I recently heard the phrase, Discernment By Nausea and I was immediately drawn to it. Perhaps it is because of the season of Lent that we are entering into or perhaps it is because of the season I have personally found myself in and perhaps it is a little bit of both!
The thought behind this phrase is that we often play it safe when it comes to our lives in faith. We get comfortable in the predictability of our day to day’s – the rhythm of waking up and having that first cup of coffee, walking into our offices and preparing for the day ahead, and simply doing the work instead of experiencing the work that we have been called to. This calling is not always a comfortable experience for us and can make us feel a little queasy at times, but the process of pulling us from that which is uncomfortable to experiencing the fullness of that which we are continually being called to is a process worth exploring.
I encourage each of you to take a deep breathe in and begin to contemplate where the Spirit is leading you – perhaps out of your comfort zone into a season of Discernment By Nausea!
The Chrysalis Team is here to offer support and guidance in this and every season.
Care to you this day,
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What happens when our call feels like a burden? The stories that we just read in Advent all feature God calling people to participate in the mystery of Christ’s birth. Each of them says “yes” in some way or another. Similarly, ministry leaders at some point responded to a call from God for Christian service. While the Advent stories of Joseph, Mary, Zechariah, Elizabeth, the shepherds, and Magi, are each marked with joy, hope, love, and peace, sometimes the call upon our lives as ministry leaders can feel like something else; a burden.
Where did Advent and Christmas leave you emotionally? At the end of a season when pastors are called to “do” so much, how do we reclaim our call when we might feel burdened? On some level most of us probably already know the answers to that kind of question. We know through our training that prayer and spiritual disciplines ground us. We know that reaching out to trusted friends and colleagues helps. We know that taking time to exercise, eat right, and balance our work and personal life, makes a difference.
Nonetheless, sometimes doing those things is too much. When that happens, and when ministry becomes a burden too great to carry, what do we do? First, it is important to understand that you are not alone. Biblical giants like David and Elijah found themselves burdened to the point of being disheartened and down for the count. We also know that in our modern world clergy feel overwhelmed more often than not. Consider also that after Mary was visited by the angel with news almost impossible to believe she journeyed to see Elizabeth. You are not alone.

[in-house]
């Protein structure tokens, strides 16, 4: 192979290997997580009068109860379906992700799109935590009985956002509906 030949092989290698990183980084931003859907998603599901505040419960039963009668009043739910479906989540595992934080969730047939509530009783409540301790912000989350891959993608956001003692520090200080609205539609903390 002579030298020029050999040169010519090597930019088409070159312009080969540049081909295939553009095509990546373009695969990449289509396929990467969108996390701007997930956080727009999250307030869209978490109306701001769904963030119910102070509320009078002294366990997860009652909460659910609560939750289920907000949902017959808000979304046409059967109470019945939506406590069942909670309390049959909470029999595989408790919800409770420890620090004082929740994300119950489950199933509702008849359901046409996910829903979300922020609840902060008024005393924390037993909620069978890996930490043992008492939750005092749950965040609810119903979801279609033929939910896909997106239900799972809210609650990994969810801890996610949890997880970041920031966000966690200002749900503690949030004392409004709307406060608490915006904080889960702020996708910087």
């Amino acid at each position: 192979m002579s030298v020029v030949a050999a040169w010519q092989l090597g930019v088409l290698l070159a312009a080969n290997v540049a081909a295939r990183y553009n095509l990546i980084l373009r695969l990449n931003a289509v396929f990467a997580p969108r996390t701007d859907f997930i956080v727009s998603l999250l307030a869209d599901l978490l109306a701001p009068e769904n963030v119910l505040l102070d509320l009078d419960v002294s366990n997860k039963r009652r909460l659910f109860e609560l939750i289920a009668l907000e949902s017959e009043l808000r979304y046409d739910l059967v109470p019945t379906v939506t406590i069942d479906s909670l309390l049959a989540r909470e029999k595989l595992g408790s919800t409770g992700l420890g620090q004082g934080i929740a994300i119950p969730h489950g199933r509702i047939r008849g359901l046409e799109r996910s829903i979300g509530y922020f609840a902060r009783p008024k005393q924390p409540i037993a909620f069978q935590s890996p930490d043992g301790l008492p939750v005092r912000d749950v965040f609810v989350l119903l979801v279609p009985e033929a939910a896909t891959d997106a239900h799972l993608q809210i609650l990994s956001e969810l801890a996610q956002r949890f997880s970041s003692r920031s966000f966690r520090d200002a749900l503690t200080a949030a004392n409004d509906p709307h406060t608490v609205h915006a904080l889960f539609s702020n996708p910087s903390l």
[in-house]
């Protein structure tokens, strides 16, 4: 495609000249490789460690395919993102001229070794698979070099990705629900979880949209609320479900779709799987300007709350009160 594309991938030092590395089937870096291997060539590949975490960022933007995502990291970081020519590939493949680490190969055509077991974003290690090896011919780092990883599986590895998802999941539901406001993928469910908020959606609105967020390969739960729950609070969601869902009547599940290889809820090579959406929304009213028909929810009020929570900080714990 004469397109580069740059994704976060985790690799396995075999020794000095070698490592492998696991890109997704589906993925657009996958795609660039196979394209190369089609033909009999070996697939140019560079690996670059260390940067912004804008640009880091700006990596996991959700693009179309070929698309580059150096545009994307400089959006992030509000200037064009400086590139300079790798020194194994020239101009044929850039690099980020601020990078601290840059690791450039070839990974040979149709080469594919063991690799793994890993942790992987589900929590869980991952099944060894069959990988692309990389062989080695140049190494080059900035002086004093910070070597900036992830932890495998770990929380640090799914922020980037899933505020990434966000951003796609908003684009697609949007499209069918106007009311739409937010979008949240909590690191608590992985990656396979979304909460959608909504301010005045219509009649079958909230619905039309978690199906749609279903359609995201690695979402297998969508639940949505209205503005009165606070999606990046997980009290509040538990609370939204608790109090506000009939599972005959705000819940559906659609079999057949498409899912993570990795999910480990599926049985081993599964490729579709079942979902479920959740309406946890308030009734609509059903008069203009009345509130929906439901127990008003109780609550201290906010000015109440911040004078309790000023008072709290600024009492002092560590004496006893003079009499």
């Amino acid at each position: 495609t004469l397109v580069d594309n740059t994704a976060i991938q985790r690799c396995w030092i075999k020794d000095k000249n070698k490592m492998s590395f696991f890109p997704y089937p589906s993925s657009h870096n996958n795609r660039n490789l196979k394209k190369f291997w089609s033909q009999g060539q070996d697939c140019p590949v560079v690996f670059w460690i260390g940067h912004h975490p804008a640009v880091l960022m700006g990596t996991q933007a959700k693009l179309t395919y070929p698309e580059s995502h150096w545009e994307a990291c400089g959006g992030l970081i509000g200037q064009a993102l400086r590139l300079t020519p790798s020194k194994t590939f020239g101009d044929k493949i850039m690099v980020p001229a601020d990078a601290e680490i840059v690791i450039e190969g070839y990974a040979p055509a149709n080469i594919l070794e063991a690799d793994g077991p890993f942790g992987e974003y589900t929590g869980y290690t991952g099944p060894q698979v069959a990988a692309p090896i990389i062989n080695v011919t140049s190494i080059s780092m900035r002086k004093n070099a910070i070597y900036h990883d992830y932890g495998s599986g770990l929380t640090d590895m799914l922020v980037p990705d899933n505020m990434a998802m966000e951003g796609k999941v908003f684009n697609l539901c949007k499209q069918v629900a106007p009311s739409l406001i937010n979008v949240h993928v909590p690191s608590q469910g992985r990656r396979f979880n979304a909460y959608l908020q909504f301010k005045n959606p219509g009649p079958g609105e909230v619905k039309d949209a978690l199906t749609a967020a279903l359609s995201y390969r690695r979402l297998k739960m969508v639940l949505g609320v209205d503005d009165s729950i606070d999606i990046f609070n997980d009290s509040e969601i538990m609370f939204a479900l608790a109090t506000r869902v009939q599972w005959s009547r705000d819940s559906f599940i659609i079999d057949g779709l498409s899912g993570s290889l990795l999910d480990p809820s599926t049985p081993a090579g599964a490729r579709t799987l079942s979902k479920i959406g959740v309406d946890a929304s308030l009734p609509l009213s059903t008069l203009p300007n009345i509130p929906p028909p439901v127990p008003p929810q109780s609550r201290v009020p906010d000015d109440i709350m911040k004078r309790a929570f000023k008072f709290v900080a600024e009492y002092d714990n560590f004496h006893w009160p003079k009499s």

Second, it is important to know that there are resources that can help. You’re here, at the Chrysalis Counseling for Clergy website. We offer tele-mental health, covenant groups, and renewal retreats. In the short term, contact us if you need a mental health professional to speak with, want to engage in a supportive community, or just need some time away for renewal.
Third, take this as a word of encouragement: even if it is difficult—do something that gives you life, reminds you of your call to ministry, or just excites you about ministry. It doesn’t have to be a big thing. It doesn’t have to change the world. Just do one thing that makes a positive impact on you.
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One of my favorite moments during the entire year, is when the 11:00pm Christmas Eve service is completed and I get in my car and I drive around town looking at the farolitos – it’s a perfect time to see them because they are starting to fade a bit but still keeping their light going, as if to say, “I’m still here!”
And I know this feeling – when my light is fading a bit but I’m still working to stay present in the moment and to say, “I’m still here!”
But, what does it feel like when the light has gone out on us? What do we do when we can’t see or feel or know this light we hear so much about?
I must confess that even as I hear this question it feels slightly passive aggressive to me – as if I am implying that something is wrong when we can’t see, touch, feel, or know this ever-present light. As if our faith is mostly a mechanism to bypass negative emotions in favor of delusional positivity.
I have faith. And right now, I have faith that sometimes light is hard to see, and to know, and to feel – and yes, I believe that “the light will shine and the darkness shall not overcome it.”
So today, I ask you to consider: Where does the light overcome – where is the invitation to bring the light in? What is the darkness that hides the light and what do you need to do to invite the light in?
In Grace, Kelly